We got a grant from Botanical Gardens Conservation International (BGCI), London, to try to enrich our populations of these species, which do not appear to be reproducing well. Last month Dr Joachim Gratzfeld of BGCI came to see our famous Magnolias for himself. He was guided by our  reserve caretakers Luis and Fausto Recalde, who are also co-authors with Dr Vazquez on the scientific papers describing the new Magnolias.

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Joachim Gratzfeld photographing plants in the reserve. Photo: Fausto Recalde/EcoMinga.

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Fausto Recalde with rotten magnolia buds. Photo: Joachim Gratzfeld.

 

These Magnolia species, like many other neotropical Magnolias, have flowers that open briefly at night and then close before dawn, trapping their pollinator inside. The next night, the flower opens again and releases its pollinator, now thoroughly covered in pollen. This secret drama unfolds each night in the top of the forest canopy, unseen by human eyes. The only way a visitor can see the process is for someone to climb the trees and bring down some ready-to-open buds. These can be kept in water and will open the following night if they are mature enough.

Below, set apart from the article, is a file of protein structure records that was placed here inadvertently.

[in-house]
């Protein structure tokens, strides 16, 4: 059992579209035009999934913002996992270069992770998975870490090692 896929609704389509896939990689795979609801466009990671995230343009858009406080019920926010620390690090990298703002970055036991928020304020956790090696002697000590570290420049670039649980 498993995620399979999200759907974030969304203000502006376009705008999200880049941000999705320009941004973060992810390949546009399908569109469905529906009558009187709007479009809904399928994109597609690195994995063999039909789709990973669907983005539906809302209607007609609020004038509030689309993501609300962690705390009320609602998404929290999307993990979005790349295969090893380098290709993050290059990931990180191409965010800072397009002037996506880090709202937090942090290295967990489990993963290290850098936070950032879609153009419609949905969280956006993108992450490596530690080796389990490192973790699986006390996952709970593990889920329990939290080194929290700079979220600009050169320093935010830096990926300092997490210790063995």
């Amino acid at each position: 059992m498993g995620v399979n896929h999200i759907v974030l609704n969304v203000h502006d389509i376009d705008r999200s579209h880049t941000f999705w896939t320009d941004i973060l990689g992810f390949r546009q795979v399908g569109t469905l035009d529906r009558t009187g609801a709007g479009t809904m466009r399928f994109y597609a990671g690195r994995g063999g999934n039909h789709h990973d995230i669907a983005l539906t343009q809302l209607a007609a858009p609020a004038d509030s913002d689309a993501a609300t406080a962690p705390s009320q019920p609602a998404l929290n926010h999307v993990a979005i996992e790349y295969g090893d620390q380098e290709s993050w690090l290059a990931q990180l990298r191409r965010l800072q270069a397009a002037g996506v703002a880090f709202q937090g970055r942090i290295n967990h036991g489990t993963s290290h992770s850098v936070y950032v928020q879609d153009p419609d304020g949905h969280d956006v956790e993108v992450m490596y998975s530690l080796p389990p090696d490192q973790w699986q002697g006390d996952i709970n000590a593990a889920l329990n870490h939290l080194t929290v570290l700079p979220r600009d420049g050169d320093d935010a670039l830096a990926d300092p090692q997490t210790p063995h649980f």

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The buds of Magnolia llanganatensis high in the canopy. Photo: Luis Recalde/EcoMinga.

 

Luis and Fausto are expert tree climbers, and were able to climb our giant trees to bring Joachim some buds of each species. (By the way, our grant from BGCI is for buying static climbing rope and harnesses to set up a safe system, so that anyone can reach the canopy of these magnolias and work on their pollination and propagation. We will deploy this system in late December.)

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Luis and Fausto Recalde examining the crown of a tree with their camera zoom. The gold tubes attach together and have clippers at their tip, which can be pulled closed by a string. Photo: Joachim Gratzfeld.

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Luis Recalde climbing a magnolia. Photo: Joachim Gratzfeld.

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Luis Recalde (right) and Fausto Recalde studying magnolia buds. Photo: Joachim Gratzfeld.

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Magnolia vargasiana bud starts to open. Photo: Joachim Gratzfeld.